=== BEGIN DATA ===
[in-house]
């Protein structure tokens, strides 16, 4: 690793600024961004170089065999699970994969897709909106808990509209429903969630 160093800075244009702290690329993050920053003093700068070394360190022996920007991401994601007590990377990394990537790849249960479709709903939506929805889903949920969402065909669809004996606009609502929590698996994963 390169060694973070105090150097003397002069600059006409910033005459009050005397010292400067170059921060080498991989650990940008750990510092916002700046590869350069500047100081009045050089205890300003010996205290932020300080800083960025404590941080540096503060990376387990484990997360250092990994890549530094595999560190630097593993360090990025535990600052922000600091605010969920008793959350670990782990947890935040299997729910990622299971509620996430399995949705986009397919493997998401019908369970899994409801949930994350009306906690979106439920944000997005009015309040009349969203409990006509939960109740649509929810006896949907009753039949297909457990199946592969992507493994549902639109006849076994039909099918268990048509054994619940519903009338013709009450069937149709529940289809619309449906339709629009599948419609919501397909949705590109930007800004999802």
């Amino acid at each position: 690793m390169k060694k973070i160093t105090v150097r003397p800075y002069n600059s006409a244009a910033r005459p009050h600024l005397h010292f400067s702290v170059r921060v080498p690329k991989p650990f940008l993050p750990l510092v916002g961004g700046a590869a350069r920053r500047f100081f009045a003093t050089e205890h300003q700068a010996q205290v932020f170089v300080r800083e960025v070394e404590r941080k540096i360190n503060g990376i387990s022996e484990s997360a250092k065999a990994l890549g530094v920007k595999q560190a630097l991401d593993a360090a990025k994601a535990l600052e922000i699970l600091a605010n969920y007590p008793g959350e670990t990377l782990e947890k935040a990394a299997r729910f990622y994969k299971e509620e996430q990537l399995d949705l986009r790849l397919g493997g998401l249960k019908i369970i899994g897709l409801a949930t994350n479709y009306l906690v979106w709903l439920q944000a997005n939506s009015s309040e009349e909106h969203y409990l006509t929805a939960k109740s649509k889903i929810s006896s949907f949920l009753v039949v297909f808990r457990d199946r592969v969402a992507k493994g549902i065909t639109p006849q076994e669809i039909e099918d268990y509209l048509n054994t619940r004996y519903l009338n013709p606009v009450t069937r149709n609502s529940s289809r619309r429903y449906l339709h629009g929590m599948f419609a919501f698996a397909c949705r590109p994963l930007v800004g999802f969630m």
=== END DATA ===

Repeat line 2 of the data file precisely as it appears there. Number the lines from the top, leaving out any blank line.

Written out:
């Protein structure tokens, strides 16, 4: 690793600024961004170089065999699970994969897709909106808990509209429903969630 160093800075244009702290690329993050920053003093700068070394360190022996920007991401994601007590990377990394990537790849249960479709709903939506929805889903949920969402065909669809004996606009609502929590698996994963 390169060694973070105090150097003397002069600059006409910033005459009050005397010292400067170059921060080498991989650990940008750990510092916002700046590869350069500047100081009045050089205890300003010996205290932020300080800083960025404590941080540096503060990376387990484990997360250092990994890549530094595999560190630097593993360090990025535990600052922000600091605010969920008793959350670990782990947890935040299997729910990622299971509620996430399995949705986009397919493997998401019908369970899994409801949930994350009306906690979106439920944000997005009015309040009349969203409990006509939960109740649509929810006896949907009753039949297909457990199946592969992507493994549902639109006849076994039909099918268990048509054994619940519903009338013709009450069937149709529940289809619309449906339709629009599948419609919501397909949705590109930007800004999802």